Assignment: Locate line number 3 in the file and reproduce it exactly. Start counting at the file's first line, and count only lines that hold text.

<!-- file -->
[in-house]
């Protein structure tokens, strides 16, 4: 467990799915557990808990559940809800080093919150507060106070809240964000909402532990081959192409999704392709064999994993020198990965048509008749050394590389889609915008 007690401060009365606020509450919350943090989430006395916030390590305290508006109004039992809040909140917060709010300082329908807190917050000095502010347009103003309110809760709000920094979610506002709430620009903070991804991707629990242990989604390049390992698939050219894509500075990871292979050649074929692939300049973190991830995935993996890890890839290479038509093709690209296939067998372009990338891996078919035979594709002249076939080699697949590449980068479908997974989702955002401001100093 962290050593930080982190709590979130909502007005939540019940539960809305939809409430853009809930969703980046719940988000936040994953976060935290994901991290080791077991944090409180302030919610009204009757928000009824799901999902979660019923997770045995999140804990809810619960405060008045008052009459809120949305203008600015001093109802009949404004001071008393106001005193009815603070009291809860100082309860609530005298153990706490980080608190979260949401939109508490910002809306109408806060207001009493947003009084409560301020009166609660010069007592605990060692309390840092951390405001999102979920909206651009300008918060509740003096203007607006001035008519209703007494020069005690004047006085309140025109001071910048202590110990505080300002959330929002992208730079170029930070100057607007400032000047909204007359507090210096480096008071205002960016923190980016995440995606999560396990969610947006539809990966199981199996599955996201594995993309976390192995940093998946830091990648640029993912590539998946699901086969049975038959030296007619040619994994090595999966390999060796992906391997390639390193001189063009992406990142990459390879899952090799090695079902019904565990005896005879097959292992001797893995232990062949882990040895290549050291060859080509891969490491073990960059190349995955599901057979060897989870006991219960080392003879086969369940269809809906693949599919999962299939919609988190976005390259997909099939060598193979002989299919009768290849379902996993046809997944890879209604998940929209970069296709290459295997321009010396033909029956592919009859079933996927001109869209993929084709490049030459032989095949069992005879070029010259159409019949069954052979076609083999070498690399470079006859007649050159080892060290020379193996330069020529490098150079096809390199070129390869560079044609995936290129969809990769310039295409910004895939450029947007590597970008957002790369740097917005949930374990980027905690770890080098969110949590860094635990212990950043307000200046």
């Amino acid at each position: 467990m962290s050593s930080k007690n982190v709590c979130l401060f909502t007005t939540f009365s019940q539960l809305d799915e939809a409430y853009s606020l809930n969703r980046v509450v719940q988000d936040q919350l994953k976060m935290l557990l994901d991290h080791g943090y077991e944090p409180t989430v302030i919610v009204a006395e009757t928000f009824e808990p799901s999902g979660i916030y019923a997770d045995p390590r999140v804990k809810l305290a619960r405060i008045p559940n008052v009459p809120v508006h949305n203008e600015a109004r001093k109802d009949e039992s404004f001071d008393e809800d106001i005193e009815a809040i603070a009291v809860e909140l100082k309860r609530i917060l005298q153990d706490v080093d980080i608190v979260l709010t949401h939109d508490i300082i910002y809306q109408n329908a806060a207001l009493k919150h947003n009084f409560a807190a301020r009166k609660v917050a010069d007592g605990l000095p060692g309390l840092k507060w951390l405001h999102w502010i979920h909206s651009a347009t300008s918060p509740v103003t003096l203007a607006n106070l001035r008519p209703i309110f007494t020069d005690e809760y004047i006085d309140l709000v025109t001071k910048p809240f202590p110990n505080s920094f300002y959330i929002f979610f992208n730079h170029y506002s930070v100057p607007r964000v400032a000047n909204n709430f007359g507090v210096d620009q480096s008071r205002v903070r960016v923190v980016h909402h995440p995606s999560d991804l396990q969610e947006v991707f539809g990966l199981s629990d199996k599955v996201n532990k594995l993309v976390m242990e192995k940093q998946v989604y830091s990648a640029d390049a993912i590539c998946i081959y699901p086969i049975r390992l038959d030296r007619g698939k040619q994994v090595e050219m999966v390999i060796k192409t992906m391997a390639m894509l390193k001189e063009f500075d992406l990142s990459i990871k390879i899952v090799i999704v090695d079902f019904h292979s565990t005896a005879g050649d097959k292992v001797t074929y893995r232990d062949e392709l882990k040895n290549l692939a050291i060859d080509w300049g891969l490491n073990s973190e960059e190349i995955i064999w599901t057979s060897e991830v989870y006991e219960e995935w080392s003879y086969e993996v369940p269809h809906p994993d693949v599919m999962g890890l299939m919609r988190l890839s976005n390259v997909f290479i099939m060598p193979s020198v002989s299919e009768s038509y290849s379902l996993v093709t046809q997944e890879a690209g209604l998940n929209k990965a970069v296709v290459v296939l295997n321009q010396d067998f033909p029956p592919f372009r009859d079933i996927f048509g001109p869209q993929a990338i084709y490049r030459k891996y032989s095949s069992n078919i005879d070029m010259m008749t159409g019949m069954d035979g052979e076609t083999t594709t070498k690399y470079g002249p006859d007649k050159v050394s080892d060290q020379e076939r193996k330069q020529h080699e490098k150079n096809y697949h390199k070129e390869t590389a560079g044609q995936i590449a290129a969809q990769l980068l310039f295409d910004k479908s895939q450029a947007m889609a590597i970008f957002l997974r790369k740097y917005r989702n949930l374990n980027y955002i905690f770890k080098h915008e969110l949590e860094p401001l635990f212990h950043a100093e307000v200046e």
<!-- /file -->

């Amino acid at each position: 467990m962290s050593s930080k007690n982190v709590c979130l401060f909502t007005t939540f009365s019940q539960l809305d799915e939809a409430y853009s606020l809930n969703r980046v509450v719940q988000d936040q919350l994953k976060m935290l557990l994901d991290h080791g943090y077991e944090p409180t989430v302030i919610v009204a006395e009757t928000f009824e808990p799901s999902g979660i916030y019923a997770d045995p390590r999140v804990k809810l305290a619960r405060i008045p559940n008052v009459p809120v508006h949305n203008e600015a109004r001093k109802d009949e039992s404004f001071d008393e809800d106001i005193e009815a809040i603070a009291v809860e909140l100082k309860r609530i917060l005298q153990d706490v080093d980080i608190v979260l709010t949401h939109d508490i300082i910002y809306q109408n329908a806060a207001l009493k919150h947003n009084f409560a807190a301020r009166k609660v917050a010069d007592g605990l000095p060692g309390l840092k507060w951390l405001h999102w502010i979920h909206s651009a347009t300008s918060p509740v103003t003096l203007a607006n106070l001035r008519p209703i309110f007494t020069d005690e809760y004047i006085d309140l709000v025109t001071k910048p809240f202590p110990n505080s920094f300002y959330i929002f979610f992208n730079h170029y506002s930070v100057p607007r964000v400032a000047n909204n709430f007359g507090v210096d620009q480096s008071r205002v903070r960016v923190v980016h909402h995440p995606s999560d991804l396990q969610e947006v991707f539809g990966l199981s629990d199996k599955v996201n532990k594995l993309v976390m242990e192995k940093q998946v989604y830091s990648a640029d390049a993912i590539c998946i081959y699901p086969i049975r390992l038959d030296r007619g698939k040619q994994v090595e050219m999966v390999i060796k192409t992906m391997a390639m894509l390193k001189e063009f500075d992406l990142s990459i990871k390879i899952v090799i999704v090695d079902f019904h292979s565990t005896a005879g050649d097959k292992v001797t074929y893995r232990d062949e392709l882990k040895n290549l692939a050291i060859d080509w300049g891969l490491n073990s973190e960059e190349i995955i064999w599901t057979s060897e991830v989870y006991e219960e995935w080392s003879y086969e993996v369940p269809h809906p994993d693949v599919m999962g890890l299939m919609r988190l890839s976005n390259v997909f290479i099939m060598p193979s020198v002989s299919e009768s038509y290849s379902l996993v093709t046809q997944e890879a690209g209604l998940n929209k990965a970069v296709v290459v296939l295997n321009q010396d067998f033909p029956p592919f372009r009859d079933i996927f048509g001109p869209q993929a990338i084709y490049r030459k891996y032989s095949s069992n078919i005879d070029m010259m008749t159409g019949m069954d035979g052979e076609t083999t594709t070498k690399y470079g002249p006859d007649k050159v050394s080892d060290q020379e076939r193996k330069q020529h080699e490098k150079n096809y697949h390199k070129e390869t590389a560079g044609q995936i590449a290129a969809q990769l980068l310039f295409d910004k479908s895939q450029a947007m889609a590597i970008f957002l997974r790369k740097y917005r989702n949930l374990n980027y955002i905690f770890k080098h915008e969110l949590e860094p401001l635990f212990h950043a100093e307000v200046e």